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Media Contacts:
Dr. T.L. Taylor, 919/515-9738 or tltaylor@ncsu.edu
Mick Kulikowski, News Services, 919/515-3470 or mick_kulikowski@ncsu.edu

Aug. 12, 2002

Debunking Stereotypes, Women Flock to Computer Games

FOR IMMEDIATE RELEASE

Adolescent boys are not the only ones playing computer games.

In fact, says Dr. T.L. Taylor, assistant professor of communication at North Carolina State University, recent trends show increasing numbers of girls and women enjoying games on their computers as well.

But the burgeoning numbers of women aren't just playing what are traditionally known as "pink games," in which stereotypical female behavior like socializing and relationship building is the focus of the game, Taylor says. Contrary to stereotypes, females are also increasingly involved in what might be called "guy games," where power, might and combat abound - and where game companies endow women with physical characteristics rivaled by Playboy models.

Taylor's two-year, ethnographic study of one massive multiplayer online role-playing game - EverQuest, in which online subscribers to the game invent personas, or avatars, and enter a world filled with dungeons, dragons, magic and monsters to attain higher levels of power and status based on experience and might - suggests that women play games online for a variety of reasons. She thinks that much of the current literature - which seems to adhere to the myths that women play computer games to socialize or chat, and which focus on the need for the creation of more "pink games" - needs revision.

"Gaming industry figures estimate that about 20 to 30 percent of people playing a computer game like EverQuest are women," Taylor says. "That's pretty amazing given the industry has not taken women's participation in this genre seriously yet." She also says that, according to some gaming industry estimates, if you consider games like dominoes or solitaire, the number of women gamers actually surpasses the number of men.

In a forthcoming paper, "Multiple Pleasures: Women and Online Gaming," Taylor examines the contrasting motivations behind female participation in online computer games.

She doesn't deny that a need for socializing or community is a large reason for gaming online. After all, when a player can log on to a game and be one of 40,000 or so people playing at any particular time, there's a great chance for socializing, making new acquaintances, or renewing old ones.

"Massive multiplayer online games debunk the stereotype of the isolated gamer," Taylor says. "People now have relationships with extended communities in virtual worlds."

Moreover, skills typically seen as feminine - social inclusion, social adeptness, and forming and maintaining relationships - are seen as positive traits in the gaming world, Taylor says, as these traits frequently lead to more success in the game.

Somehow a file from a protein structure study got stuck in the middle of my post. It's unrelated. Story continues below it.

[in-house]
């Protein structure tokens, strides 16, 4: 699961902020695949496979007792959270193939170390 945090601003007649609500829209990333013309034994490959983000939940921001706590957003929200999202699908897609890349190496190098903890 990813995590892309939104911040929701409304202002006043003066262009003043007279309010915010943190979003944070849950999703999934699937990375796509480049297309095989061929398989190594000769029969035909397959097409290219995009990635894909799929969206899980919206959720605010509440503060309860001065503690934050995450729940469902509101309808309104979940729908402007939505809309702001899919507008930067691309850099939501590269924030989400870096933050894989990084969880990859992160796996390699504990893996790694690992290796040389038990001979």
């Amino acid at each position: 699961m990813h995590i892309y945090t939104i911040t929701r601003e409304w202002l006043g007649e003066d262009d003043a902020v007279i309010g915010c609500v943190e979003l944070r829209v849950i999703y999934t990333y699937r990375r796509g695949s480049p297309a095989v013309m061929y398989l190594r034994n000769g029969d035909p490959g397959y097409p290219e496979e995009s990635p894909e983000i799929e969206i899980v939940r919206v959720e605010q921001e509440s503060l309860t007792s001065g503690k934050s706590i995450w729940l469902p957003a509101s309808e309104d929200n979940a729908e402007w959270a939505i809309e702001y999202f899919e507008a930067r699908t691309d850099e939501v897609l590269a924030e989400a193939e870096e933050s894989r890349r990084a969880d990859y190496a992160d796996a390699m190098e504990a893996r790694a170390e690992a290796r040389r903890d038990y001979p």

Taylor finds that the opportunity to forge an identity in a virtual world is another motivation to playing online computer games. She's learned that women gain an affinity for their avatars whether they represent real-world women or are diametrical opposites of their real-world personalities. In short, online games give women a chance to engage in various identity performances.

Taylor also says the competitive nature of the game - something that would be a stereotypical rationale for men enjoying computer gaming - is another powerful motivation. While many games pigeonhole virtual women into objects who need rescuing, EverQuest allows women to play a notable, active role.

At the same time, "EverQuest has consistently not addressed the representation of women when designing avatars," Taylor says, and she's almost surprised that so many women play "a game that is not really designed for or marketed to them."

Exploration, another traditionally male motivation for playing computer games, is another major motivation for women gamers, according to Taylor. Gamers get the opportunity to engage new worlds with various inhabitants (like dwarves, elves and the like). Also, as opposed to real-world limits on "unsafe places" that are frequently placed on girls and women, the virtual world makes no such distinction. Dangerous places are just as dangerous for male characters as they are for female characters.

Taylor also found women who actually revel in some of the combat of online games. She doesn't think, though, that online games will lead to increased instances of female violence in the real world. Instead, she finds that fighting in a virtual world is more an opportunity to demonstrate game mastery. So women enjoy the combat because it allows them to advance in the game.

- kulikowski -

 

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